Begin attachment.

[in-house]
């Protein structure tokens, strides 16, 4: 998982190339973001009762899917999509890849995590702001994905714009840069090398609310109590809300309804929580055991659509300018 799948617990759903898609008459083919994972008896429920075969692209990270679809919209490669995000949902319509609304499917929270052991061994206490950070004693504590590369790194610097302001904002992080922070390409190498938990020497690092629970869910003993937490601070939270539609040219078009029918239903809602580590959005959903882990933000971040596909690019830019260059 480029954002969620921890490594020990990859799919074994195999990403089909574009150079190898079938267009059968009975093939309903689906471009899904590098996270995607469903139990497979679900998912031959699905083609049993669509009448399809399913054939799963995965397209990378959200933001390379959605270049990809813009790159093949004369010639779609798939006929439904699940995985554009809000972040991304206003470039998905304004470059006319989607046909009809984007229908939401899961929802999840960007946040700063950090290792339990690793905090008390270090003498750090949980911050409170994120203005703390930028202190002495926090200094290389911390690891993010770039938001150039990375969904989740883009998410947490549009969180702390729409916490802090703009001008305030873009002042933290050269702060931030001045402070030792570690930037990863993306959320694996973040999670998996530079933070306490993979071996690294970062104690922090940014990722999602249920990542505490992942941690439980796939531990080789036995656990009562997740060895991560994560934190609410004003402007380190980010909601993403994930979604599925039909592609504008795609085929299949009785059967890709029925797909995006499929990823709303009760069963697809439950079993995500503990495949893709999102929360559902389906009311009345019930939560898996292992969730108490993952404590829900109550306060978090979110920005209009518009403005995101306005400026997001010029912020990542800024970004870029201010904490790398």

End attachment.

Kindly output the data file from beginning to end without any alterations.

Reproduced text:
[in-house]
């Protein structure tokens, strides 16, 4: 998982190339973001009762899917999509890849995590702001994905714009840069090398609310109590809300309804929580055991659509300018 799948617990759903898609008459083919994972008896429920075969692209990270679809919209490669995000949902319509609304499917929270052991061994206490950070004693504590590369790194610097302001904002992080922070390409190498938990020497690092629970869910003993937490601070939270539609040219078009029918239903809602580590959005959903882990933000971040596909690019830019260059 480029954002969620921890490594020990990859799919074994195999990403089909574009150079190898079938267009059968009975093939309903689906471009899904590098996270995607469903139990497979679900998912031959699905083609049993669509009448399809399913054939799963995965397209990378959200933001390379959605270049990809813009790159093949004369010639779609798939006929439904699940995985554009809000972040991304206003470039998905304004470059006319989607046909009809984007229908939401899961929802999840960007946040700063950090290792339990690793905090008390270090003498750090949980911050409170994120203005703390930028202190002495926090200094290389911390690891993010770039938001150039990375969904989740883009998410947490549009969180702390729409916490802090703009001008305030873009002042933290050269702060931030001045402070030792570690930037990863993306959320694996973040999670998996530079933070306490993979071996690294970062104690922090940014990722999602249920990542505490992942941690439980796939531990080789036995656990009562997740060895991560994560934190609410004003402007380190980010909601993403994930979604599925039909592609504008795609085929299949009785059967890709029925797909995006499929990823709303009760069963697809439950079993995500503990495949893709999102929360559902389906009311009345019930939560898996292992969730108490993952404590829900109550306060978090979110920005209009518009403005995101306005400026997001010029912020990542800024970004870029201010904490790398």